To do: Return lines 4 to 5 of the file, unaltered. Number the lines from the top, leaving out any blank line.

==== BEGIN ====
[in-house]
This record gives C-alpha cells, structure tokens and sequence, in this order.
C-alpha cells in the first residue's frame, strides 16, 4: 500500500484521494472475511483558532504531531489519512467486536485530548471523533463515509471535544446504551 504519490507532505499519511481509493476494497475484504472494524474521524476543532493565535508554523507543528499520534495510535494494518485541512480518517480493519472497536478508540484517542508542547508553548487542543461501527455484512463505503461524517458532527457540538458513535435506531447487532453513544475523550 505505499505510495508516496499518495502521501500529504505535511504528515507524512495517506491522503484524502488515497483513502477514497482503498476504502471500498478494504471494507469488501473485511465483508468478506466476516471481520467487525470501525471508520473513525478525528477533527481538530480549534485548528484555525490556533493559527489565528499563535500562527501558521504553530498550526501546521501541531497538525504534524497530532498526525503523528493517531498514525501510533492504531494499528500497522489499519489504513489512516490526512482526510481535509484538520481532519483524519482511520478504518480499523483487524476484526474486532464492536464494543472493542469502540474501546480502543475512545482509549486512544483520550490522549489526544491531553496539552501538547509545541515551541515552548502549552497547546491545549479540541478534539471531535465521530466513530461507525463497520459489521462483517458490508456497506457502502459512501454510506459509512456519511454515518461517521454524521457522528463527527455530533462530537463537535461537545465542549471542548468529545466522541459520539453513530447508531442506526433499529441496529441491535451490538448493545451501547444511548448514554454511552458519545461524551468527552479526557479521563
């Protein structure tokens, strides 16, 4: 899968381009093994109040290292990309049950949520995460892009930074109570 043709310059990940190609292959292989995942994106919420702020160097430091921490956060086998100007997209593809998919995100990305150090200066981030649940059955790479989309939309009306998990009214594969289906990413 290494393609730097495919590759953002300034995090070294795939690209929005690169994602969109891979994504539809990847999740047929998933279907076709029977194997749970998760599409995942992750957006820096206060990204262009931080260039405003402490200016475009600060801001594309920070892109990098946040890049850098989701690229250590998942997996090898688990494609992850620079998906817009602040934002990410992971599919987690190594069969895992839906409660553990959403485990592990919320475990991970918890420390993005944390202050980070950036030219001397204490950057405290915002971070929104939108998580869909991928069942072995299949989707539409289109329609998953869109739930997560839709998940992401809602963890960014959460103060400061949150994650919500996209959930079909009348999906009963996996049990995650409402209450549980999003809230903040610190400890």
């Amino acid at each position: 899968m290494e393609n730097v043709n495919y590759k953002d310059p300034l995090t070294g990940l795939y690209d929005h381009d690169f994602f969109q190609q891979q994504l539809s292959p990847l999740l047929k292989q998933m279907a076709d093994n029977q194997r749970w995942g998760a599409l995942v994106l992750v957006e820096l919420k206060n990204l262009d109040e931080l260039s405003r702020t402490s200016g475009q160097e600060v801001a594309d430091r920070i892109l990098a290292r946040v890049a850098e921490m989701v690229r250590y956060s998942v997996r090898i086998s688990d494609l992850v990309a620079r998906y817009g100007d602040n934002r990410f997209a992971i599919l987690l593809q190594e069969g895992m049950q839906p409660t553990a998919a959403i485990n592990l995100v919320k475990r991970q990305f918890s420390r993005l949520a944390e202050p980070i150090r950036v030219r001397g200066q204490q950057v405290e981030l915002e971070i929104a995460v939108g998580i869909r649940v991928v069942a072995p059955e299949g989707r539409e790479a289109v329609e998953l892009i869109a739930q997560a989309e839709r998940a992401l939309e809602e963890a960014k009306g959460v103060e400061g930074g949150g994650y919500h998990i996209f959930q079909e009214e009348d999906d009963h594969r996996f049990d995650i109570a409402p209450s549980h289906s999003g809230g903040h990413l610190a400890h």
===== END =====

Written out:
């Protein structure tokens, strides 16, 4: 899968381009093994109040290292990309049950949520995460892009930074109570 043709310059990940190609292959292989995942994106919420702020160097430091921490956060086998100007997209593809998919995100990305150090200066981030649940059955790479989309939309009306998990009214594969289906990413 290494393609730097495919590759953002300034995090070294795939690209929005690169994602969109891979994504539809990847999740047929998933279907076709029977194997749970998760599409995942992750957006820096206060990204262009931080260039405003402490200016475009600060801001594309920070892109990098946040890049850098989701690229250590998942997996090898688990494609992850620079998906817009602040934002990410992971599919987690190594069969895992839906409660553990959403485990592990919320475990991970918890420390993005944390202050980070950036030219001397204490950057405290915002971070929104939108998580869909991928069942072995299949989707539409289109329609998953869109739930997560839709998940992401809602963890960014959460103060400061949150994650919500996209959930079909009348999906009963996996049990995650409402209450549980999003809230903040610190400890």
């Amino acid at each position: 899968m290494e393609n730097v043709n495919y590759k953002d310059p300034l995090t070294g990940l795939y690209d929005h381009d690169f994602f969109q190609q891979q994504l539809s292959p990847l999740l047929k292989q998933m279907a076709d093994n029977q194997r749970w995942g998760a599409l995942v994106l992750v957006e820096l919420k206060n990204l262009d109040e931080l260039s405003r702020t402490s200016g475009q160097e600060v801001a594309d430091r920070i892109l990098a290292r946040v890049a850098e921490m989701v690229r250590y956060s998942v997996r090898i086998s688990d494609l992850v990309a620079r998906y817009g100007d602040n934002r990410f997209a992971i599919l987690l593809q190594e069969g895992m049950q839906p409660t553990a998919a959403i485990n592990l995100v919320k475990r991970q990305f918890s420390r993005l949520a944390e202050p980070i150090r950036v030219r001397g200066q204490q950057v405290e981030l915002e971070i929104a995460v939108g998580i869909r649940v991928v069942a072995p059955e299949g989707r539409e790479a289109v329609e998953l892009i869109a739930q997560a989309e839709r998940a992401l939309e809602e963890a960014k009306g959460v103060e400061g930074g949150g994650y919500h998990i996209f959930q079909e009214e009348d999906d009963h594969r996996f049990d995650i109570a409402p209450s549980h289906s999003g809230g903040h990413l610190a400890h």